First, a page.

Derek Jacobi Essays

  • Paradox In Hamlet And Ophelia

    1389 Words  | 6 Pages

    Hamlet and Ophelia “This was sometime a paradox, but now the time gives it proof. I did love you once… I loved you not” (3.1.114,119). Confusion clouds the audience’s judgement reading this quote from Hamlet. His paradox insinuates that he is insane and truly did not love her. Contrary to belief though, this quote was a way to set his “mousetrap” and force her to be in the background of his grand scheme. The audience must draw conclusions concerning their relationship because their love is not

  • What Challenges Does Hamlet Face Analysis

    887 Words  | 4 Pages

    Everyone will face challenges in their life’s and some will seem harder than others, but for all they are challenges. In the poem Hamlet by Shakespeare during acts 1 through 3, we see that Prince Hamlet faces many different challenges. In the beginning he faces the challenge of his father’s death and his mother’s hasty marriage. Later he faces his feelings of loneliness and diminishing self-worth, and finally he has the challenge of the shame and guilt he feels that he has not avenged his father

  • Foolishness In Oscar Wilde's The Importance Of Being Earnest

    1026 Words  | 5 Pages

    Foolishness is a theme that plays a huge part in Oscar Wilde’s play, The Importance of Being Earnest. Foolishness is defined as ‘lacking good sense or judgement’, and there is definitely a whole of that shown in many, if not most, of the characters in the play. This play is, however, a comedy, and when not taken seriously, all the empty-headedness adds a huge part in the hilarity of the play. Lady Bracknell, Gwendolen, and Algernon are characters in this play who do an exceptional job of displaying

  • Hamlet Soliloquy Analysis

    993 Words  | 4 Pages

    In Hamlet a play composed by William Shakespeare, Shakespeare uses multiple soliloquies throughout his play to delineate the thoughts and feelings of a character (Hamlet) at a key point during a characters climax. Within the second soliloquy in Act two scene two Hamlet seems to question his existence and states himself as “alone” as well as a “peasant slave” which indicates how his intellectual self is grieving towards the death of his father (the king). Hamlet had once seen his father as his hero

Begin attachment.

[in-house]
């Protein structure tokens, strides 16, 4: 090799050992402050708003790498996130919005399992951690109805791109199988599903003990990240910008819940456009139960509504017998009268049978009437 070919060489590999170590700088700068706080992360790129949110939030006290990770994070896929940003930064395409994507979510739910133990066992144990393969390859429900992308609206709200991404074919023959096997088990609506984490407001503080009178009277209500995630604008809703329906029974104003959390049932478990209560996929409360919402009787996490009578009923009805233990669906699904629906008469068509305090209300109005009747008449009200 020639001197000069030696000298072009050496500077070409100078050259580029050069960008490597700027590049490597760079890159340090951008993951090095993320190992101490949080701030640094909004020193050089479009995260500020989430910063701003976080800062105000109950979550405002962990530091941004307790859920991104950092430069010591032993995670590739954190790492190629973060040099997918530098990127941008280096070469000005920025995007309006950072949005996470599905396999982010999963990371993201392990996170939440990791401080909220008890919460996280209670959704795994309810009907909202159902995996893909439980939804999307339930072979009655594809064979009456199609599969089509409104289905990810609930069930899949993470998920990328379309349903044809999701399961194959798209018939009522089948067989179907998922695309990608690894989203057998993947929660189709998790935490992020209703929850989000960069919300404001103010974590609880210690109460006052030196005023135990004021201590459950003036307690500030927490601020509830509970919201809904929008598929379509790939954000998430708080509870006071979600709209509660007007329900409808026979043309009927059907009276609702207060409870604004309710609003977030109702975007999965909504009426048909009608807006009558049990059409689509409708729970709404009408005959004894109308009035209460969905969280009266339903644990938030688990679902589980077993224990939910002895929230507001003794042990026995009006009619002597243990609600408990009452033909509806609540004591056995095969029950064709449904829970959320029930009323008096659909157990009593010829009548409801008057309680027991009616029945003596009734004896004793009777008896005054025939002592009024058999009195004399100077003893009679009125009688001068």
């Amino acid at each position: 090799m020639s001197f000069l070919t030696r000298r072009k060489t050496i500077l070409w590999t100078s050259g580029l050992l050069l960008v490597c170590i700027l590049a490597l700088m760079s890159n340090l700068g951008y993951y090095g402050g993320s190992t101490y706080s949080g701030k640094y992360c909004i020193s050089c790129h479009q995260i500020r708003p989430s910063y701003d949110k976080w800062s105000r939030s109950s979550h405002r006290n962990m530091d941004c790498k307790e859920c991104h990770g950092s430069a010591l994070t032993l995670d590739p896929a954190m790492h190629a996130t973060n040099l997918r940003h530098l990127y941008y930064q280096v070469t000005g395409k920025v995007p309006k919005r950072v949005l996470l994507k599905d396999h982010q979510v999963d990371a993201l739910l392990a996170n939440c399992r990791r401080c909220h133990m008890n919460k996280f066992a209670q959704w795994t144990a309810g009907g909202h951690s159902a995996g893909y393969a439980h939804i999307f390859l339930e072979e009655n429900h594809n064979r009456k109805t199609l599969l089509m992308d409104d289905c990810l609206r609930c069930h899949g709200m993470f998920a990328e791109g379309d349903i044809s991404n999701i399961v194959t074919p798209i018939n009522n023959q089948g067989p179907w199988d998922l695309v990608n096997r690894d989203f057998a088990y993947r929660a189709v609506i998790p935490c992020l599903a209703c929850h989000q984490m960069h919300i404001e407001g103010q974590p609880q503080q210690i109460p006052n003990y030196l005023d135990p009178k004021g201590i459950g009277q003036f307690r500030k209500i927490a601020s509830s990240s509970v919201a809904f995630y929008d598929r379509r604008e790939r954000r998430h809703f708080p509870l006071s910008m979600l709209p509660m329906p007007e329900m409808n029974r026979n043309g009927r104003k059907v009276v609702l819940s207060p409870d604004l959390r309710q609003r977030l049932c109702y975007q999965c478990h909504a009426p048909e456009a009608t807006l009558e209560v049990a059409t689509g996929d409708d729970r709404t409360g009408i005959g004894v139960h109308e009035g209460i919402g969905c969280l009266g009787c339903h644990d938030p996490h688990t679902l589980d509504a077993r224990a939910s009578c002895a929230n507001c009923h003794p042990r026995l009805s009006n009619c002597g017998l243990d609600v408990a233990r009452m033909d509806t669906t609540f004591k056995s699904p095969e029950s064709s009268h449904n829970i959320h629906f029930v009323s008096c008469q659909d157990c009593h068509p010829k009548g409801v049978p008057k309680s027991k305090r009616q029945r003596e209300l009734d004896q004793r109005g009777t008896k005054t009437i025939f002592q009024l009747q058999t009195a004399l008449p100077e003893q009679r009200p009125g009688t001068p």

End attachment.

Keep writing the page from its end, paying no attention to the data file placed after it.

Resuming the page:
• A Midsummer's Night Dream And The Odyssey Comparison

    1474 Words  | 6 Pages

    Every story is different; however, they can share similar qualities. Stories can be powerful as the characters experience mirrors similar pathways to ourselves. For instance, obstacles or unknown events and how they find a way for it to resolve can look like our own. A great story contains many different elements. A Midsummer’s Night Dream and The Odyssey are two exciting stories that share similarities and differences. Three important elements between these stories are the conflict between the characters

  • The Irrational World In Macbeth's Tragedy

    1571 Words  | 7 Pages

    Abstract: There are two opposed worlds in “Macbeth”_ rational and irrational. Macbeth’s tragedy begins when he begins to apply the standards of the irrational world in the rational one where he lives. The rational world is marked by complexities, uncertainties and inter-dependences of events. Heroism, in this world, consists in confronting these. The irrational world is characterized by simplicities, certainties and isolation of events. Macbeth loses his heroism and becomes fear-stricken when, undeservingly

  • The Hop Frog Analysis

    983 Words  | 4 Pages

    This extract is taken from the short story “The hop frog or the Eight chained Orang - Outans” by Edgar Allan Poe. The hop- frog was written in the era of 1849. Poe was from the era of which, in literature we might called it as the romantic era and this might be the reason which is why the Poe writes his stories based upon the concepts of lost love and death. In the story hop frog the author constantly focuses on the humiliation of the weak. The extract is also basically focused on the degradation

  • The Theme Of Love In William Shakespeare's Romeo And Juliet

    1176 Words  | 5 Pages

    Thesis Question: How does Shakespeare develop the theme of love in this play-- that is: what is Shakespeare saying about love in this play and how does he show this? Romeo and Juliet by William Shakespeare is almost always associated with the idea of romantic love, the passion and connection between two young lovers Romeo and Juliet. Separated by a raging family feud in the bustling Italian city of Verona, our story depicts a battle against the fate associated with idealistic love. Shakespeare effectively

  • Class System In Twelfth Night

    857 Words  | 4 Pages

    The rigid class system in Middle Age Europe was a primary factor that determined the course of events. In Shakespeare's Twelfth Night, there are underlying issues throughout the plot involving classes of the characters, and their roles within their class. While for the time period, it was common for those in lower classes to be looked down upon, Shakespeare uses many mediums to slyly challenge this idea. Throughout the play, Shakespeare makes the class differences obvious, yet creates certain

  • Comparison Of Hamlet And Ophelia

    839 Words  | 4 Pages

    “Love can be uncertain, but true: The story of Hamlet and Ophelia” Love is a feeling difficult to understand. In fact no one exactly knows what does it mean to be in love. Some argue that being in love is feeling butterflies in the stomach and being constantly thinking about someone special. In my opinion, to love someone means to care for them and show respect at all times. In this play, The Tragedy of Hamlet, love is portrayed between the main character, Hamlet and the dear Ophelia. Even though